* * *

At the ROACO meeting in Rome at the end of June, I told those gathered that the Church in Ukraine is capable of setting its own priorities. I firmly believe that.

If Russian aggression ended tomorrow, apart from rebuilding the east, Ukraine would still have enormous challenges to meet in order to root out corruption and establish a just society. As parts of the European Union find themselves in dire financial straits these days, so figure out the kinds of challenges facing Ukraine, where the criminal oligarchy which picked up the country on the rebound from the Soviets has left little to salvage of the country’s industrial patrimony, carrying off for foreign investment billions in currency and valuables, leaving the country’s coffers empty, piling up both internal and external debts, and all of this before the Russian invasion.

Many of the Catholic aid agencies around the world, at least prior to the present crisis, had called for self-sufficiency from the Church in Ukraine. The overall downward spiral of Ukraine’s economy through mismanagement and thievery made that expectation unreasonable. The Archeparchy of Ivano-Frankivsk has made great strides but the schemes applied there are not universally applicable nor do they suffice for all aspects of church life.

Personally, the plight of religious women of the apostolic life, both Greek and Latin, concerns me. They are not paid enough by parishes where they help out to be able to cover the costs of educating younger sisters or of caring for their own elderly sisters. The maintenance of their convents and other buildings is exceedingly haphazard also because most aid agencies require a bishop’s signature for projects from the sisters. The bishops are slow to put the sisters’ projects ahead of diocesan, eparchial or even parish projects. Whether that is just the way things are in our world or if we are not looking at an aspect of the Church in distress is perhaps for you to answer and seek to help.

The priesthood, priestly ministry and vocations form a very important part of this story. Salaries for priests are still a novelty in big parts of our world, except perhaps in Germany. In Poland you are considered an unfortunate priest if you haven’t landed a job teaching religion in the public school system. In Ukraine priests generally live from the Mass stipends in hard currency which come to them from abroad. For this reason, Bishop Shyrokoradiuk, now Ordinary of Kharkiv-Zaporizhia, was noted in the past for working hard to find the money to buy the newly ordained a car, something unthinkable for a young man today with just Mass stipends to live on. For this reason, many of the Fidei Donum priests from Poland who work in Ukraine pass a lot of time back in Poland begging. From the Diocese of Lutsk, I know cases of priests who lived at home in Poland, taught school there and came over for Sunday Masses in the Ukrainian parishes to which they were assigned. With an average parish size of 50 people, it is not hard to understand how a system like this could come about. In the world of medicine, as far as the life of a parish goes, I think you would call this palliative care.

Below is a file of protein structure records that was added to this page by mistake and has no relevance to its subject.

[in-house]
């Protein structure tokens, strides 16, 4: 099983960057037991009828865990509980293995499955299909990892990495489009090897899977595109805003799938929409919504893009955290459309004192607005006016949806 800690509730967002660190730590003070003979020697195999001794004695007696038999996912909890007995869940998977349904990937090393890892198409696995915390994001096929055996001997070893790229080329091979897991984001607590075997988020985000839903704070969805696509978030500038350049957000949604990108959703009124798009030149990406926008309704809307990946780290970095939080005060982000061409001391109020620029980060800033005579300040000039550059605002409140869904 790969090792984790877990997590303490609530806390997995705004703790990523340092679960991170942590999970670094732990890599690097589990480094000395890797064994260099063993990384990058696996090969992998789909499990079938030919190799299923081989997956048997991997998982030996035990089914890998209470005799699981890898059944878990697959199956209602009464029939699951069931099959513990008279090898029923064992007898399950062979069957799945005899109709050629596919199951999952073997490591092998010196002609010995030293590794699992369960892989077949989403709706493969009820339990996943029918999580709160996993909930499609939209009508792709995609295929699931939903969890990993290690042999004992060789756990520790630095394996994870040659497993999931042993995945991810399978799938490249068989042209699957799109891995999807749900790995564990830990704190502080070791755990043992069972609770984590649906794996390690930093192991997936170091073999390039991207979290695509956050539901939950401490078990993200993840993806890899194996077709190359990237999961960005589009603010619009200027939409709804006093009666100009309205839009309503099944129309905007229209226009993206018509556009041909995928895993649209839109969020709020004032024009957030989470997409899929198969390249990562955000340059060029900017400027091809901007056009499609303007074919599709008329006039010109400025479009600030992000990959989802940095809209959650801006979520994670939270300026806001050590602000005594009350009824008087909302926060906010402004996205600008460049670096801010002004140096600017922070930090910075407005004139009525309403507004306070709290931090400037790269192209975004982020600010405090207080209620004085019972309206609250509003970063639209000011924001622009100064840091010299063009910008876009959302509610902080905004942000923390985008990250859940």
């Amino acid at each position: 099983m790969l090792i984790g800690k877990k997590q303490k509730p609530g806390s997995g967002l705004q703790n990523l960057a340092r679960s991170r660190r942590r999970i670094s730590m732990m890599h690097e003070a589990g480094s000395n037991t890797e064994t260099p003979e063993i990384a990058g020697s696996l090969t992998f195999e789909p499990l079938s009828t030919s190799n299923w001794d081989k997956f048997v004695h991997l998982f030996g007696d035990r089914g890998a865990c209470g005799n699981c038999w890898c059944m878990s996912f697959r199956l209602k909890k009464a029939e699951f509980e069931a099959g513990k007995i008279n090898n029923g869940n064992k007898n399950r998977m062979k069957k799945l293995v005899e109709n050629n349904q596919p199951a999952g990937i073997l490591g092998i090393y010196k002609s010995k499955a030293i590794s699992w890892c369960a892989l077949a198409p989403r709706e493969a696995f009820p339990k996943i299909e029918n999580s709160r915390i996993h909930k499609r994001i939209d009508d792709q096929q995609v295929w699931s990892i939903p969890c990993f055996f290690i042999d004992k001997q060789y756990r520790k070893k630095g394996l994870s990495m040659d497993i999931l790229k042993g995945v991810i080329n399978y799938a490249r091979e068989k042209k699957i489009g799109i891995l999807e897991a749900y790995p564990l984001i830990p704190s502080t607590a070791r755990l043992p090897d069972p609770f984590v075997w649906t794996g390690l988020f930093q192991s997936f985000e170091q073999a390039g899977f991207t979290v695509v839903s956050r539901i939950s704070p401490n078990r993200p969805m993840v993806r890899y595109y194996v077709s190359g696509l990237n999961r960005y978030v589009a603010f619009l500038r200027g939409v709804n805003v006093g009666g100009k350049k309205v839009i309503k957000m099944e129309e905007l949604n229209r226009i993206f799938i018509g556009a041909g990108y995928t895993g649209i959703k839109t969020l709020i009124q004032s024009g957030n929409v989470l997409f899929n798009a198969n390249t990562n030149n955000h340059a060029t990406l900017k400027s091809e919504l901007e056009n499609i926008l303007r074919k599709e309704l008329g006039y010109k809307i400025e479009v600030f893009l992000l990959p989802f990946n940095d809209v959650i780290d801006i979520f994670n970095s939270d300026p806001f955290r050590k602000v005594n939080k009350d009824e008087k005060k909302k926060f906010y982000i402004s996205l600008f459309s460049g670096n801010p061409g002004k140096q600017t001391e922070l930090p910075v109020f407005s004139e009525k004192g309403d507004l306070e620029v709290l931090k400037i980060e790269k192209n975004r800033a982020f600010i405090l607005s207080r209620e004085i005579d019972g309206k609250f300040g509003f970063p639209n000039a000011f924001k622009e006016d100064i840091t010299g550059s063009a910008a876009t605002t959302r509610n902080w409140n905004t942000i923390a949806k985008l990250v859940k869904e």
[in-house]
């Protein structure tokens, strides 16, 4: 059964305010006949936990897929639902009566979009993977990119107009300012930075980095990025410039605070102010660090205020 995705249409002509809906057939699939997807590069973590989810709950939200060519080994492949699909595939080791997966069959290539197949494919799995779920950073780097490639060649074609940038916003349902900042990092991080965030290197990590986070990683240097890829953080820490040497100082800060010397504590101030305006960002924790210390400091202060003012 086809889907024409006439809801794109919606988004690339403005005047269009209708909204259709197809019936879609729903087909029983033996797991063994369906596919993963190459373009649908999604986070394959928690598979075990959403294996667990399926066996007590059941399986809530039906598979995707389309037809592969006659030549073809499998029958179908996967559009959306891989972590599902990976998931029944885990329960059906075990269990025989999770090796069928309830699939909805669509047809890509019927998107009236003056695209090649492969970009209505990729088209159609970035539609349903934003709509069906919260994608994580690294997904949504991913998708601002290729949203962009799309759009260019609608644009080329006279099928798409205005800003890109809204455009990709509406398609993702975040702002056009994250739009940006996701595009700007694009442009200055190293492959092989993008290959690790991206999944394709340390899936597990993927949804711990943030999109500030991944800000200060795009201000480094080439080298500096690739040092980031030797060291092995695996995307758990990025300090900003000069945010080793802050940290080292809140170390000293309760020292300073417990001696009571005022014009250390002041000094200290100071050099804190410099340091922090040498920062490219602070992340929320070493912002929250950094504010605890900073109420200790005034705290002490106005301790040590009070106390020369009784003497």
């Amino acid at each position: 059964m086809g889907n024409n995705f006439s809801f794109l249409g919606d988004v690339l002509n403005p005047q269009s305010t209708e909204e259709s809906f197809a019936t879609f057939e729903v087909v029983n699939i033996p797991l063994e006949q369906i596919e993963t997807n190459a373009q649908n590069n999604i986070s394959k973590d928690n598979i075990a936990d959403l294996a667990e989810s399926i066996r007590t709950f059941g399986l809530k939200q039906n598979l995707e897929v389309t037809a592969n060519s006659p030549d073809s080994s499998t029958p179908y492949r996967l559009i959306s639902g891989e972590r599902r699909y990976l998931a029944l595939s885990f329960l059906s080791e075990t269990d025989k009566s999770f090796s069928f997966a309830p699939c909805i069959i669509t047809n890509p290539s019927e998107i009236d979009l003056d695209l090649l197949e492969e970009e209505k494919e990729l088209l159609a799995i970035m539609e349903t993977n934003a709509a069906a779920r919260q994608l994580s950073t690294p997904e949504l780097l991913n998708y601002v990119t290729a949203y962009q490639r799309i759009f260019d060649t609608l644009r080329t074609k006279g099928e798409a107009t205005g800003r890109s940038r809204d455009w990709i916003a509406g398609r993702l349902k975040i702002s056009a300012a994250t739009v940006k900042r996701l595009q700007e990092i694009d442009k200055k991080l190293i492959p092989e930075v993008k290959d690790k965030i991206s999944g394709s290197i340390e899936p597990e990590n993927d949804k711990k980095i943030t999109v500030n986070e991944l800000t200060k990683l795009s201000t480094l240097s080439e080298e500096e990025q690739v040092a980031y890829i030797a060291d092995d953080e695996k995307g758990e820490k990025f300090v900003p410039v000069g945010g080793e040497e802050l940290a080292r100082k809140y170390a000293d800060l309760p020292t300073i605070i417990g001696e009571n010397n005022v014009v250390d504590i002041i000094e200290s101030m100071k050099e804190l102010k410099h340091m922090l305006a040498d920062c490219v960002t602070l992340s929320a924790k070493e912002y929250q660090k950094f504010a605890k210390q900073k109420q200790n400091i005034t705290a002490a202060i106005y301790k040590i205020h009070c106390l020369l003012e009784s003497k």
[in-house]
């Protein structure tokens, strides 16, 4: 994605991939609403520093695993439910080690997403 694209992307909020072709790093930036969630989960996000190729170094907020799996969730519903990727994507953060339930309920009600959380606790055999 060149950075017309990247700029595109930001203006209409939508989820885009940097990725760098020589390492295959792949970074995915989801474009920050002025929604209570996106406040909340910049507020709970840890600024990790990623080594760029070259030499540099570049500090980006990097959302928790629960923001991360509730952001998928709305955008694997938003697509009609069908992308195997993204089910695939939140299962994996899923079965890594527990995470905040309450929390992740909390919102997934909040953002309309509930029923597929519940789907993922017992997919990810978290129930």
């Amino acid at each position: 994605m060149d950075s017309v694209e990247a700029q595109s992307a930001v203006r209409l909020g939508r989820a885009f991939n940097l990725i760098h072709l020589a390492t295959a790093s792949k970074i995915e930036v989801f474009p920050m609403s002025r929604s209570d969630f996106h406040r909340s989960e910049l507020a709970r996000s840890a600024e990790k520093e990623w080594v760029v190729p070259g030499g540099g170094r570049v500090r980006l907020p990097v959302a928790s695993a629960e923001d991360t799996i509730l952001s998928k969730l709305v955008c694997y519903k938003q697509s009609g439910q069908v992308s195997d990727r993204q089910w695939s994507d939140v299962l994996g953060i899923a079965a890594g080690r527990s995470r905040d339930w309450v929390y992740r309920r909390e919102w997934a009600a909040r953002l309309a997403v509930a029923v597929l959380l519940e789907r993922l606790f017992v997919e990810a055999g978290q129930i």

Since 1989, the number of Greek-Catholic priests in Ukraine has climbed from around 300 to over 3,000, mostly married with wife and children. A family cannot live on a Mass stipend of $5 or $10 dollars a day. Many of the wives work outside the home and many of the priests have a sideline to help support their family. With the need for a family home, close to the wife’s place of work and to the couple’s choice of schools for their children, it is not uncommon for priests to have homes in Lviv and an hour commute to their parishes or curial jobs in another eparchy. Vice versa, you might find a family from the Archeparchy of Lviv that can live more economically in the country and dad must commute into the city to his priestly job each day.

I suppose we should talk about priests’ retirement and healthcare, but as I say, my confidence lies with the bishops themselves in examining issues with you. I thank you for the invitation and hope that I have been of help in casting light upon the situation of need in which the Church in Ukraine finds itself. I stand ready for your questions or comments.

Archbishop Thomas Edward Gullickson, is an American prelate who serves as the Roman Catholic nuncio to Ukraine. Born 14 August 1950, he is an American prelateof theRoman Catholic Church. He has served as theNuncio to Ukrainesince 21 May 2011, having been appointed byPope Benedict XVI.

Aid to the Church in Need is an international Catholic charity under the guidance of the Holy See, providing assistance to the suffering and persecuted Church in more than 140 countries. www.churchinneed.org (USA); www.acnuk.org (UK); www.aidtochurch.org (AUS); www.acnireland.org (IRL); www.acn-aed-ca.org (CAN)